74. Kundu P, Inati SJ, Evans JW, Luh WM, Bandettini PA. Differentiating BOLD and non-BOLD signals in fMRI time series using multi-echo EPI. Neuroimage 2012;60:1759-70. [Crossref] [PubMed]
  75. Parkes L, Fulcher B, Yücel M, Fornito A. An evaluation of the efficacy, reliability, and sensitivity of motion correction strategies for resting-state functional MRI. Neuroimage 2018;171:415-36. [Crossref] [PubMed]
  76. Shinagawa H, Honda E, Ono T, Kurabayashi T, Ohyama K. Comparison of fMRI data analysis by SPM99 on different operating systems. J Med Dent Sci 2004;51:147-54. [PubMed]
  77. Button KS, Ioannidis JP, Mokrysz C, Nosek BA, Flint J, Robinson ES, Munafò MR. Power failure: why small sample size undermines the reliability of neuroscience. Nat Rev Neurosci 2013;14:365-76. [Crossref] [PubMed]
  78. Desmond JE, Glover GH. Estimating sample size in functional MRI (fMRI) neuroimaging studies: statistical power analyses. J. Neurosci Methods 2002;118:115-28. [Crossref] [PubMed]
  79. Beckmann CF, Smith SM. Probabilistic independent component analysis for functional magnetic resonance imaging. IEEE Trans Med Imaging 2004;23:137-52. [Crossref] [PubMed]
  80. Zhang J, Liang L, Anderson JR, Gatewood L, Rottenberg DA, Strother SC. Evaluation and comparison of GLM- and CVA-based fMRI processing pipelines with Java-based fMRI processing pipeline evaluation system. Neuroimage 2008;41:1242-52. [Crossref] [PubMed]
  81. Liou M, Su HR, Lee JD, Aston JA, Tsai AC, Cheng PE. A method for generating reproducible evidence in fMRI studies. Neuroimage 2006;29:383-95. [Crossref] [PubMed]
  82. Della-Maggiore V, Chau W, Peres-Neto PR, McIntosh AR. An empirical comparison of SPM preprocessing parameters to the analysis of fMRI data. Neuroimage 2002;17:19-28. [Crossref] [PubMed]
  83. Plichta MM, Schwarz AJ, Grimm O, Morgen K, Mier D, Haddad L, Gerdes AB, Sauer C, Tost H, Esslinger C, Colman P, Wilson F, Kirsch P, Meyer-Lindenberg A. Test-retest reliability of evoked BOLD signals from a cognitive-emotive fMRI test battery. Neuroimage 2012;60:1746-58. [Crossref] [PubMed]
  84. Gorgolewski KJ, Storkey AJ, Bastin ME, Whittle I, Pernet C. Single subject fMRI test-retest reliability metrics and confounding factors. Neuroimage 2013;69:231-43. [Crossref] [PubMed]
  85. Zuo XN, Xing XX. Test-retest reliabilities of resting-state FMRI measurements in human brain functional connectomics: A systems neuroscience perspective. Neurosci Biobehav Rev 2014;45:100-18. [Crossref] [PubMed]
  86. Guo CC, Kurth F, Zhou J, Mayer EA, Eickhoff SB, Kramer JH, Seeley WW. One-year test-retest reliability of intrinsic connectivity network fMRI in older adults. Neuroimage 2012;61:1471-83. [Crossref] [PubMed]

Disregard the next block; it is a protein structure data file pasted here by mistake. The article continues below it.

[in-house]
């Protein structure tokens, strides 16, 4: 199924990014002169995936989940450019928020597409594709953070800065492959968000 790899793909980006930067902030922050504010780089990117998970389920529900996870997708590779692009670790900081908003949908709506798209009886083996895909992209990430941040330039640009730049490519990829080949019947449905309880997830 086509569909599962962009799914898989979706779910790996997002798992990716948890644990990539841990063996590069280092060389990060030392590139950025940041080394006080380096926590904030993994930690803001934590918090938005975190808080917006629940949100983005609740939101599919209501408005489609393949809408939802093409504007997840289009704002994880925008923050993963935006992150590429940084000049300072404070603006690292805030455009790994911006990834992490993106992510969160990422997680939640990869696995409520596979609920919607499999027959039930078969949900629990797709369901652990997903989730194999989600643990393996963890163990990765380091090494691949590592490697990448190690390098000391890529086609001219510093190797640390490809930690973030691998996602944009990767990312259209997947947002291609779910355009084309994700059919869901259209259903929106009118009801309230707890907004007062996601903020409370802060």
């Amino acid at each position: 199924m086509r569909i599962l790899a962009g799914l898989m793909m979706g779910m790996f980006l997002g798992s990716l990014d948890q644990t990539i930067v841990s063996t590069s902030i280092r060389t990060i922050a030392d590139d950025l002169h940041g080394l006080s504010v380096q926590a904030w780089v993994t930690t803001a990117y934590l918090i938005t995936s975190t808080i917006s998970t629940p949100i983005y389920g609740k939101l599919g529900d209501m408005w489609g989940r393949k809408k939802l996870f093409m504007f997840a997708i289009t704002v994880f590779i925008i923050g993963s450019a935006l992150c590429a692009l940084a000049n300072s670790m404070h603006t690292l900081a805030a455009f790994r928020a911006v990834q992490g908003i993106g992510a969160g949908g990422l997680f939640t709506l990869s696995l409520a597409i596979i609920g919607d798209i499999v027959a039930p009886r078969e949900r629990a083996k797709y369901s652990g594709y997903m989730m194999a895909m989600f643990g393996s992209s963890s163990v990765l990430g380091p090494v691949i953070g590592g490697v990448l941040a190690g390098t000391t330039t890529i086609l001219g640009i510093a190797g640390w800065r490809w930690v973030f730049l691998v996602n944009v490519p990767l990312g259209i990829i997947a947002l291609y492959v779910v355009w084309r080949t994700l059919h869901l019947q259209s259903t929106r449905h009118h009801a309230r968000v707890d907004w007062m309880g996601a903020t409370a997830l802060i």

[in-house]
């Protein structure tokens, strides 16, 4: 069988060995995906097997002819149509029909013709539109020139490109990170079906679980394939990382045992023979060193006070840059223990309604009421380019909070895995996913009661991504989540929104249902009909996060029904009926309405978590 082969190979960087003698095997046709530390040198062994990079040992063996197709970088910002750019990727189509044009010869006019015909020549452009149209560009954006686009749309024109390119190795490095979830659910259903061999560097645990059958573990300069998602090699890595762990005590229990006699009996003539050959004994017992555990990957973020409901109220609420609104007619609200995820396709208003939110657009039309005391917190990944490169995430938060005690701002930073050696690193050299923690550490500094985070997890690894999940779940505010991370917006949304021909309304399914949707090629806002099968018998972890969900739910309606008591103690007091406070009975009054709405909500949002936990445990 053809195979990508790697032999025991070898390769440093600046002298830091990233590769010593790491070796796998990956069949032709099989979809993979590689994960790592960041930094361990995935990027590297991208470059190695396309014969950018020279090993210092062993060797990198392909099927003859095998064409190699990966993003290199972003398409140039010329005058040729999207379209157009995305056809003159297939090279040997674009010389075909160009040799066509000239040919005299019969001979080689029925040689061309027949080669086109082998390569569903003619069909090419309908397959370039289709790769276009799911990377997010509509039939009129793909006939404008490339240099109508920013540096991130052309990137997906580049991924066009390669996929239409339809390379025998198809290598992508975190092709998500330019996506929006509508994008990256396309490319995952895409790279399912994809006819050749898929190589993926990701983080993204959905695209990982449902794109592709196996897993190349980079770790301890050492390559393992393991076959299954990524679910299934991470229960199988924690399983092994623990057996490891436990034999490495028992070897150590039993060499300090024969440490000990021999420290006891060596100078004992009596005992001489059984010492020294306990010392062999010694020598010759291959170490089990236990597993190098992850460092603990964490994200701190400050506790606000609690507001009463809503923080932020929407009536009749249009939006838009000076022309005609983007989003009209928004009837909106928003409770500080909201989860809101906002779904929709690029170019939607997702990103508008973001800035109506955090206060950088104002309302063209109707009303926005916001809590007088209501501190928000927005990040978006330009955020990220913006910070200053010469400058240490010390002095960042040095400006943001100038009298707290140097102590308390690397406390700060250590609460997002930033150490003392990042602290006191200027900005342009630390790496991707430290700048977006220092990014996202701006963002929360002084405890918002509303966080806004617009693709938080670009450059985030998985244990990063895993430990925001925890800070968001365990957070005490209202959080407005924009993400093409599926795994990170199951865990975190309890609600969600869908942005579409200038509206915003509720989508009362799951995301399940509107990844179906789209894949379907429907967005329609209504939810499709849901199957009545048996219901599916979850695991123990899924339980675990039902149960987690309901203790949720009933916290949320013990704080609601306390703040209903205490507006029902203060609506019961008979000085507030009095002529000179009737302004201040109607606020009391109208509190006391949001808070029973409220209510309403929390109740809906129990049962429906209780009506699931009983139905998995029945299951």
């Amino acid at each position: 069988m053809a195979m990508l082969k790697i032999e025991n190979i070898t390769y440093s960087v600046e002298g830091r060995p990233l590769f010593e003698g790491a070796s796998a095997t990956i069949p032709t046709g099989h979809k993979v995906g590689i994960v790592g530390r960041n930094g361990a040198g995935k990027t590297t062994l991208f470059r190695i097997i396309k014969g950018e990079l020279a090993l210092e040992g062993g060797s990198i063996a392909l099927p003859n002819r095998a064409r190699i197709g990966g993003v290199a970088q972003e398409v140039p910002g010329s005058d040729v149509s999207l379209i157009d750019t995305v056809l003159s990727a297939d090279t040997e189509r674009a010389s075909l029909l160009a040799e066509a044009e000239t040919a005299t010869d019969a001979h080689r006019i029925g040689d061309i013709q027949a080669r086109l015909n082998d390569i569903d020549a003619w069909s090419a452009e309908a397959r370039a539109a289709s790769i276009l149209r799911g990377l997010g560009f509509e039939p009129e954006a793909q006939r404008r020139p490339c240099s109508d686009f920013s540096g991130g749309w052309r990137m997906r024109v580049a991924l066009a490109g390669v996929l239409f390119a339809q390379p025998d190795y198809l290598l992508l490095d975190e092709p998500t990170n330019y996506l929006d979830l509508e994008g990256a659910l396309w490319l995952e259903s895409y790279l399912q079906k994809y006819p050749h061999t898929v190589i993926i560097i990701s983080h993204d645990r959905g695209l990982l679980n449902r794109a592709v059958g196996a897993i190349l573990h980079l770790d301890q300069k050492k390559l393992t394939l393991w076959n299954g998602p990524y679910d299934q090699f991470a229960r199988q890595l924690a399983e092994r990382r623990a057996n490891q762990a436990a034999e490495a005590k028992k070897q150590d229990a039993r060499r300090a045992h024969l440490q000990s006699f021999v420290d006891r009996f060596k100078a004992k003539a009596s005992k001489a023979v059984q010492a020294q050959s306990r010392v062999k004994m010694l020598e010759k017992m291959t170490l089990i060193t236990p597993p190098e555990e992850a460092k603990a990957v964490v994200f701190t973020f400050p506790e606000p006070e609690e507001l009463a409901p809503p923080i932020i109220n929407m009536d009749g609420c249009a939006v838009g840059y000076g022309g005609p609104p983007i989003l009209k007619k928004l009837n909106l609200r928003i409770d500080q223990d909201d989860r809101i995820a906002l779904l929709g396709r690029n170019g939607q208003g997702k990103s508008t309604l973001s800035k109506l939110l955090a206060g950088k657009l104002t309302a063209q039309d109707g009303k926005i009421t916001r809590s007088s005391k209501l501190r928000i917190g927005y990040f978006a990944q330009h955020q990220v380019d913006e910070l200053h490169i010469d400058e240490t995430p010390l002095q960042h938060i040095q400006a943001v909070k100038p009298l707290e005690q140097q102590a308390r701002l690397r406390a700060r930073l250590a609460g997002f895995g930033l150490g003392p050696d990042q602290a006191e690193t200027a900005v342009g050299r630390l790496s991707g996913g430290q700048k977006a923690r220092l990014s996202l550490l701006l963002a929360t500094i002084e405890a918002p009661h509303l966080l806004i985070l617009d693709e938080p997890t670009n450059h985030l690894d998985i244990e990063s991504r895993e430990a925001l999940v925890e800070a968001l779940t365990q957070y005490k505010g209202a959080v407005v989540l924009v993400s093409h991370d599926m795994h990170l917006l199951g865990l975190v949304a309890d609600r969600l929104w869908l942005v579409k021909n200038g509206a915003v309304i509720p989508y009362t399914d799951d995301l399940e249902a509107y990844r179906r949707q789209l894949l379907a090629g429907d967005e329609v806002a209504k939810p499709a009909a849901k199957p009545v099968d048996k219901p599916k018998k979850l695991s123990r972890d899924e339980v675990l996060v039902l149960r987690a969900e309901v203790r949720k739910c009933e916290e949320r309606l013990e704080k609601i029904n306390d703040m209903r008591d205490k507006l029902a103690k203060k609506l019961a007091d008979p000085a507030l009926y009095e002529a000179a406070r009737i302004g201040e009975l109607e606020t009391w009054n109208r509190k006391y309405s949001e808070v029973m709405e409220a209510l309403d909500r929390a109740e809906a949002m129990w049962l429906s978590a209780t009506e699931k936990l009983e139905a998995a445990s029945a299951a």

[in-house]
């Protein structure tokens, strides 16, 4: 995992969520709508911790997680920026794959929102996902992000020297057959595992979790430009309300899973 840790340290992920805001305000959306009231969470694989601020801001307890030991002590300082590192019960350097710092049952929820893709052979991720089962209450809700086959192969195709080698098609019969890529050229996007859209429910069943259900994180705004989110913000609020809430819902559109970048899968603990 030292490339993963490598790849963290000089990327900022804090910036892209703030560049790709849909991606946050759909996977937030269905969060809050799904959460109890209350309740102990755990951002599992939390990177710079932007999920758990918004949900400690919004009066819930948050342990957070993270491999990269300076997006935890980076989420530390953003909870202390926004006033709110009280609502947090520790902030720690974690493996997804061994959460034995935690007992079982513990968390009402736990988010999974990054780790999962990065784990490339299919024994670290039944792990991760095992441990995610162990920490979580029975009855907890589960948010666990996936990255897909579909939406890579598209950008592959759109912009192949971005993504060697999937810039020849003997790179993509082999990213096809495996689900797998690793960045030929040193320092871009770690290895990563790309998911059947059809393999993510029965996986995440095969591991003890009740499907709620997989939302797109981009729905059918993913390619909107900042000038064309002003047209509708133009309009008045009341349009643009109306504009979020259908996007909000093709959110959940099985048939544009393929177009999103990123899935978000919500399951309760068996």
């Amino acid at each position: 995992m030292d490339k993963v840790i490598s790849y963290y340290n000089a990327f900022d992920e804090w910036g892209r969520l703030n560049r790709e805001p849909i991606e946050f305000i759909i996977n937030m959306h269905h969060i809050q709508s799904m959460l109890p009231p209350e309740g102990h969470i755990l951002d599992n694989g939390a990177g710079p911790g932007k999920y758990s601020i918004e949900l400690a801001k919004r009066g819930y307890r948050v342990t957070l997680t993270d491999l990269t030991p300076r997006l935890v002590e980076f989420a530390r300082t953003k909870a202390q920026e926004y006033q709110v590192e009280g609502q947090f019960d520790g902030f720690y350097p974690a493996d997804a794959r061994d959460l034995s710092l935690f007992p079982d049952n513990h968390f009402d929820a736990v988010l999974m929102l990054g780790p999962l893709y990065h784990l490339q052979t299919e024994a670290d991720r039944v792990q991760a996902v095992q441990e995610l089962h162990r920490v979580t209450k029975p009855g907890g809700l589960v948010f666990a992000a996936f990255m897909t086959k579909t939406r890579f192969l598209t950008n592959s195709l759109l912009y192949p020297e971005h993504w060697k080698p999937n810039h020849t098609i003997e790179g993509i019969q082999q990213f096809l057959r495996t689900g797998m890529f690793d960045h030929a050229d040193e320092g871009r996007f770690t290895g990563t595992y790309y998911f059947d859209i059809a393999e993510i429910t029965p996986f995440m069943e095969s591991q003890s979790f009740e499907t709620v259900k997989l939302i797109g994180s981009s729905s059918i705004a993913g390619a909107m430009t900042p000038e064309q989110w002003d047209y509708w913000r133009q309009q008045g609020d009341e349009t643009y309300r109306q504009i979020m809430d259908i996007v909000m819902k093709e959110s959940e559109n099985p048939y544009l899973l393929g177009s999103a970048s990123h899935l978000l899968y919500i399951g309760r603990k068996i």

87. Felblinger J, Müri RM, Ozdoba C, Schroth G, Hess CW, Boesch C. Recordings of eye movements for stimulus control during fMRI by means of electro-oculographic methods. Magn Reson Med 1996;36:410-4. [Crossref] [PubMed]
  88. Hollmann M, Mönch T, Mulla-Osman S, Tempelmann C, Stadler J, Bernarding J. A new concept of a unified parameter management, experiment control, and data analysis in fMRI: application to real-time fMRI at 3T and 7T. J Neurosci Methods 2008;175:154-62. [Crossref] [PubMed]
  89. Weiskopf N, Mathiak K, Bock SW, Scharnowski F, Veit R, Grodd W, Goebel R, Birbaumer N. Principles of a brain-computer interface (BCI) based on real-time functional magnetic resonance imaging (fMRI). IEEE Trans Biomed Eng 2004;51:966-70. [Crossref] [PubMed]
  90. Keator DB, van Erp TGM, Turner JA, Glover GH, Mueller BA, Liu TT, Voyvodic JT, Rasmussen J, Calhoun VD, Lee HJ, Toga AW, McEwen S, Ford JM, Mathalon DH, Diaz M, O'Leary DS, Jeremy Bockholt H, Gadde S, Preda A, Wible CG, Stern HS, Belger A, McCarthy G, Ozyurt B, Potkin SG. FBIRN. The Function Biomedical Informatics Research Network Data Repository. Neuroimage 2016;124:1074-9. [Crossref] [PubMed]
  91. Bennett CM, Miller MB. fMRI reliability: influences of task and experimental design. Cogn Affect Behav Neurosci 2013;13:690-702. [Crossref] [PubMed]
  92. Morrison MA, Churchill NW, Cusimano MD, Schweizer TA, Das S, Graham SJ. Reliability of Task-Based fMRI for Preoperative Planning: A Test-Retest Study in Brain Tumor Patients and Healthy Controls. Plos One 2016;11:e0149547. [Crossref] [PubMed]
Cite this article as: Lu W, Dong K, Cui D, Jiao Q, Qiu J. Quality assurance of human functional magnetic resonance imaging: a literature review. Quant Imaging Med Surg 2019;9(6):1147-1162. doi: 10.21037/qims.2019.04.18